Dutch investigative journalist Teun van de Keuken was shocked when he discovered that much of the world’s chocolate production has a hidden association with slavery and child labour. He got angry, he got frustrated, but then he got creative.
After some publicity stunts (involving having himself arrested as a ‘chocolate criminal’ for being complicit in slavery, and finding four boys who had worked as slaves on a cocoa farm in Ivory Coast to provide evidence), he founded a better kind of chocolate company. It’s a growing purpose-driven commercial business , full of people who believe the best way to protest against something wrong is to do something right. It’s not just a campaigning organisation.
The company is Tony’s Chocolonely. And with a focus on humour, love and celebration this Willy Wonka is having a real impact in an industry very much in need of change. They have partnered with trading companies in Ghana and Ivory Coast to buy cocoa beans directly from the farmers. The very first Fair Trade bars hit the supermarket shelves in 2005 and their number one priority remains eradicating slavery from the global chocolate industry.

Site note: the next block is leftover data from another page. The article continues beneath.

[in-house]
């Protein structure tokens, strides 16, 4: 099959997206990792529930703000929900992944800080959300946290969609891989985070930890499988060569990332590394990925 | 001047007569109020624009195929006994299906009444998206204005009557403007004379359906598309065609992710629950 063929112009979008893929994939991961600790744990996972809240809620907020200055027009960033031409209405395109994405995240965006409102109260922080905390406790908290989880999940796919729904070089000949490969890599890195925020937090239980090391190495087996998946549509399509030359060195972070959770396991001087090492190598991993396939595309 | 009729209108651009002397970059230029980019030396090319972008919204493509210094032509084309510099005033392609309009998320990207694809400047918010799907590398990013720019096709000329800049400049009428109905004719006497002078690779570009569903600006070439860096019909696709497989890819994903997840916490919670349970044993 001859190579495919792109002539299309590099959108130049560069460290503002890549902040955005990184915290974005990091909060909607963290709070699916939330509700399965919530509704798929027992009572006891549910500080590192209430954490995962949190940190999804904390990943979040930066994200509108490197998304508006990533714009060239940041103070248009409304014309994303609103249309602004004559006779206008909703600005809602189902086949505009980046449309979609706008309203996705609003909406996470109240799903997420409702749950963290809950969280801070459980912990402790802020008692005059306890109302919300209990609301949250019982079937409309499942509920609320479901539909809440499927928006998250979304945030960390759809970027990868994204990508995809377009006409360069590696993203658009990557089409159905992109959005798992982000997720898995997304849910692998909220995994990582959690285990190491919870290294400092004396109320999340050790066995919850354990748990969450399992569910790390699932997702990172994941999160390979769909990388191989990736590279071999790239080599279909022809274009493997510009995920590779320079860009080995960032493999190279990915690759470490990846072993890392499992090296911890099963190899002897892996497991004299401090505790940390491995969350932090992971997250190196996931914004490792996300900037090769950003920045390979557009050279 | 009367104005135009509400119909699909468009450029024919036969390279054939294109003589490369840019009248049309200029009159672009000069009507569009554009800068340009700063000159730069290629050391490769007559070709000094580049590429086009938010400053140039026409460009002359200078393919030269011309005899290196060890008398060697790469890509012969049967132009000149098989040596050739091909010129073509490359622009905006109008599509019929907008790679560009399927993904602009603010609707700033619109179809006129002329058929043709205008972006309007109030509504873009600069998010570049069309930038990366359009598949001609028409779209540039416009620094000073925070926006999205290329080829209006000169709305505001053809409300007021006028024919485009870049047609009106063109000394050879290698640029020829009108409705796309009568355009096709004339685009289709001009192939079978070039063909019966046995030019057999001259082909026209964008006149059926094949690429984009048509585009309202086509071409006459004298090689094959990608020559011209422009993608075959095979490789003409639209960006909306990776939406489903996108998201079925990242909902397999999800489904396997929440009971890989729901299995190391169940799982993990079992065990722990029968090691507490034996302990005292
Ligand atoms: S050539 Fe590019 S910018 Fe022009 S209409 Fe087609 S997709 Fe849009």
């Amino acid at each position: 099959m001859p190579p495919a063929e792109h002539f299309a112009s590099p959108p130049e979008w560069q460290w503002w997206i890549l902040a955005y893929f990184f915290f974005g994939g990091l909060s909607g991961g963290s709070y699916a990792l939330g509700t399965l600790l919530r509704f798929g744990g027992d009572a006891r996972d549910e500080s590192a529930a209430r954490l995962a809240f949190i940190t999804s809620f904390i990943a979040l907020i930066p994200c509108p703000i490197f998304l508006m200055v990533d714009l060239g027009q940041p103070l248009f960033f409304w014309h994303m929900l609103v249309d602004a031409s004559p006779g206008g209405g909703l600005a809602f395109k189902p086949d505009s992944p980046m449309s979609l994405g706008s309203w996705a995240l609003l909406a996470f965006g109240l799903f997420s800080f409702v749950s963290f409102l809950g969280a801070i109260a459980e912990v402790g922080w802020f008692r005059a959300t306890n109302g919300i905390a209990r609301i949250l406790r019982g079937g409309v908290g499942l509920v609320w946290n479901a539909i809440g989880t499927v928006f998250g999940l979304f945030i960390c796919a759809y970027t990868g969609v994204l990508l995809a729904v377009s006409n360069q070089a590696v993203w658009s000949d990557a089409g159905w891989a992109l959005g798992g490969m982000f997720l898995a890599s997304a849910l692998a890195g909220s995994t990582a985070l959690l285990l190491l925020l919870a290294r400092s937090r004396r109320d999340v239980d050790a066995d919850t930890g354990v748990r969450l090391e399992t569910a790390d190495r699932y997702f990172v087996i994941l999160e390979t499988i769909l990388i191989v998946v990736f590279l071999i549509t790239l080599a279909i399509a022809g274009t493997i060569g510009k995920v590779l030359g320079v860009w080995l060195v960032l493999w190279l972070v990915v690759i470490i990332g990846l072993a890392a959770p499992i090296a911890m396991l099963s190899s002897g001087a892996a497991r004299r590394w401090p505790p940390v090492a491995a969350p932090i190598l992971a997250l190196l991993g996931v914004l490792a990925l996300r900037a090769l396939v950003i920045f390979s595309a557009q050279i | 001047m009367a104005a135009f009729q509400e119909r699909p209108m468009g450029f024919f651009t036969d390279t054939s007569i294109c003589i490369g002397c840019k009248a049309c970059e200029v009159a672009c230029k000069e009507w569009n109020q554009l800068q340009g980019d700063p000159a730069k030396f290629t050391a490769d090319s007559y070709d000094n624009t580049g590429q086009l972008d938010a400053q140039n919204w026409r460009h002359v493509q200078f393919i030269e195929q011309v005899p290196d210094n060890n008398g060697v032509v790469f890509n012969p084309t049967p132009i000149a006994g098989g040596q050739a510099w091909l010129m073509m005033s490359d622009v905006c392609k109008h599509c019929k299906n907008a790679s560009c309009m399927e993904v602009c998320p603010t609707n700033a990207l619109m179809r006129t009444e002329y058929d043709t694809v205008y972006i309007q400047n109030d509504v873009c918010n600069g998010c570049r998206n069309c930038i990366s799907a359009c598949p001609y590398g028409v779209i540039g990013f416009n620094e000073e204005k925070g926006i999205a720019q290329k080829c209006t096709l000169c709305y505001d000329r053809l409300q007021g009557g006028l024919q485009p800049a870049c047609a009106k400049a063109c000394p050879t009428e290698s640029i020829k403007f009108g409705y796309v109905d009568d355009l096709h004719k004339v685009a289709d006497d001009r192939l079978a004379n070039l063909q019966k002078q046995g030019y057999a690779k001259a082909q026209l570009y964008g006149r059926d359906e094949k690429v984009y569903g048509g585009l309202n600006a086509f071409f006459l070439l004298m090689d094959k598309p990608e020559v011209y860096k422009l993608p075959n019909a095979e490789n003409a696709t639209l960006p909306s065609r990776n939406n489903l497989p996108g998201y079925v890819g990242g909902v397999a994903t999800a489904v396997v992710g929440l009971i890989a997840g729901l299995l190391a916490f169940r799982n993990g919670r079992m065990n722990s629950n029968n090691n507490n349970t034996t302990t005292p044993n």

With an audacious founding story, joyful branding and symbolic uneven shaped pieces, slave-free Tony’s Chocolonely’s is inspiring – and damn tasty.
This is the story of their road to slave-free chocolate:
AtlasAction: Help make chocolate 100% slave free.
Tony’s Chocolonely was mapped by Louise Ash in her AtlasChart: 5 projects with Meaning. Chocolate ambassador Ynzo van Zanten will explain more about the phenomenon of Tony’s Chocolonely and how it’s playing an important part in changing an industry that needs to find its positive place in the world at Meaning Conference 2017.
Accidental ethical business geek Louise Ash is the organiser of Meaning conference – a way of sharing stories about what happens when business is brave enough to think differently.
Teun van de Keuken, Founder